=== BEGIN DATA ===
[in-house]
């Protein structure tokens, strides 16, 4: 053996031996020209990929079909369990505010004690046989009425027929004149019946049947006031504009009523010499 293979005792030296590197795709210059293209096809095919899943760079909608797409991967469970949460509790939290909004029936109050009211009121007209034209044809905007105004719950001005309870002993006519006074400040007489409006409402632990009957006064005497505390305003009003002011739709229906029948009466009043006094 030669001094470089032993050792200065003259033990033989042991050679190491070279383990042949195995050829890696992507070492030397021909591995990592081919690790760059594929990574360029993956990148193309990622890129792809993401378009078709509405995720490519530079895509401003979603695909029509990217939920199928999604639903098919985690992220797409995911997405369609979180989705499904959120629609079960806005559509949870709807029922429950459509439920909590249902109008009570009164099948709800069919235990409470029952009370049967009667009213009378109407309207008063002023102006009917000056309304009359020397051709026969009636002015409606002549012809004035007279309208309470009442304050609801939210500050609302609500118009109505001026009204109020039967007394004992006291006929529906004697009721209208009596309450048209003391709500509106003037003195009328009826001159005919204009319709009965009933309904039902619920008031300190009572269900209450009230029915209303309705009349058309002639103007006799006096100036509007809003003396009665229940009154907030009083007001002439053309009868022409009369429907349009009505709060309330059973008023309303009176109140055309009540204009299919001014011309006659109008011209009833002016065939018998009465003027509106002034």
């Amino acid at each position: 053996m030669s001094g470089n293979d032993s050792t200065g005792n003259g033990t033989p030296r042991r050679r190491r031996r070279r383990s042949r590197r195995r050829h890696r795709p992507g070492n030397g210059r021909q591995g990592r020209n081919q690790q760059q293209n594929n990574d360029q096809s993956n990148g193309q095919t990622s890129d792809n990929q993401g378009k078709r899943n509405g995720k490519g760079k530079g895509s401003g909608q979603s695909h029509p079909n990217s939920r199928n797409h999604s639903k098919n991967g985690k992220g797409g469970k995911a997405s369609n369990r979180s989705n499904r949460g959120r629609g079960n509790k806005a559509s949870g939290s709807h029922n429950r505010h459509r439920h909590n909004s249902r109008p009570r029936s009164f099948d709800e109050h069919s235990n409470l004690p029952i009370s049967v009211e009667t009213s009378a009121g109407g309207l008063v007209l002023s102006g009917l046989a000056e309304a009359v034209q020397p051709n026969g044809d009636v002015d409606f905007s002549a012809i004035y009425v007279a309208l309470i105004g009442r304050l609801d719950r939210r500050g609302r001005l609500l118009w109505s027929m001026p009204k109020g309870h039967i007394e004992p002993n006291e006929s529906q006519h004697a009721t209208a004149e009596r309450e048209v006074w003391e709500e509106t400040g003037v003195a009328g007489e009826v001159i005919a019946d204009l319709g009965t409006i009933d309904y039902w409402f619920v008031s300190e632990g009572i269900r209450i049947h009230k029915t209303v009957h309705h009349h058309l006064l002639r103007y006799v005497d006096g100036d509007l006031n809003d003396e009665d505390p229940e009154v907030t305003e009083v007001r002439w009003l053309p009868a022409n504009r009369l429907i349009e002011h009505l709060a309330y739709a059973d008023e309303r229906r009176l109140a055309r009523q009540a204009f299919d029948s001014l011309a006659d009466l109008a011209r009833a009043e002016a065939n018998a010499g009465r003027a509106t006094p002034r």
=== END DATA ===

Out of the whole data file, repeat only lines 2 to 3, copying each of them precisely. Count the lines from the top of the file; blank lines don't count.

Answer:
């Protein structure tokens, strides 16, 4: 053996031996020209990929079909369990505010004690046989009425027929004149019946049947006031504009009523010499 293979005792030296590197795709210059293209096809095919899943760079909608797409991967469970949460509790939290909004029936109050009211009121007209034209044809905007105004719950001005309870002993006519006074400040007489409006409402632990009957006064005497505390305003009003002011739709229906029948009466009043006094 030669001094470089032993050792200065003259033990033989042991050679190491070279383990042949195995050829890696992507070492030397021909591995990592081919690790760059594929990574360029993956990148193309990622890129792809993401378009078709509405995720490519530079895509401003979603695909029509990217939920199928999604639903098919985690992220797409995911997405369609979180989705499904959120629609079960806005559509949870709807029922429950459509439920909590249902109008009570009164099948709800069919235990409470029952009370049967009667009213009378109407309207008063002023102006009917000056309304009359020397051709026969009636002015409606002549012809004035007279309208309470009442304050609801939210500050609302609500118009109505001026009204109020039967007394004992006291006929529906004697009721209208009596309450048209003391709500509106003037003195009328009826001159005919204009319709009965009933309904039902619920008031300190009572269900209450009230029915209303309705009349058309002639103007006799006096100036509007809003003396009665229940009154907030009083007001002439053309009868022409009369429907349009009505709060309330059973008023309303009176109140055309009540204009299919001014011309006659109008011209009833002016065939018998009465003027509106002034």
């Amino acid at each position: 053996m030669s001094g470089n293979d032993s050792t200065g005792n003259g033990t033989p030296r042991r050679r190491r031996r070279r383990s042949r590197r195995r050829h890696r795709p992507g070492n030397g210059r021909q591995g990592r020209n081919q690790q760059q293209n594929n990574d360029q096809s993956n990148g193309q095919t990622s890129d792809n990929q993401g378009k078709r899943n509405g995720k490519g760079k530079g895509s401003g909608q979603s695909h029509p079909n990217s939920r199928n797409h999604s639903k098919n991967g985690k992220g797409g469970k995911a997405s369609n369990r979180s989705n499904r949460g959120r629609g079960n509790k806005a559509s949870g939290s709807h029922n429950r505010h459509r439920h909590n909004s249902r109008p009570r029936s009164f099948d709800e109050h069919s235990n409470l004690p029952i009370s049967v009211e009667t009213s009378a009121g109407g309207l008063v007209l002023s102006g009917l046989a000056e309304a009359v034209q020397p051709n026969g044809d009636v002015d409606f905007s002549a012809i004035y009425v007279a309208l309470i105004g009442r304050l609801d719950r939210r500050g609302r001005l609500l118009w109505s027929m001026p009204k109020g309870h039967i007394e004992p002993n006291e006929s529906q006519h004697a009721t209208a004149e009596r309450e048209v006074w003391e709500e509106t400040g003037v003195a009328g007489e009826v001159i005919a019946d204009l319709g009965t409006i009933d309904y039902w409402f619920v008031s300190e632990g009572i269900r209450i049947h009230k029915t209303v009957h309705h009349h058309l006064l002639r103007y006799v005497d006096g100036d509007l006031n809003d003396e009665d505390p229940e009154v907030t305003e009083v007001r002439w009003l053309p009868a022409n504009r009369l429907i349009e002011h009505l709060a309330y739709a059973d008023e309303r229906r009176l109140a055309r009523q009540a204009f299919d029948s001014l011309a006659d009466l109008a011209r009833a009043e002016a065939n018998a010499g009465r003027a509106t006094p002034r």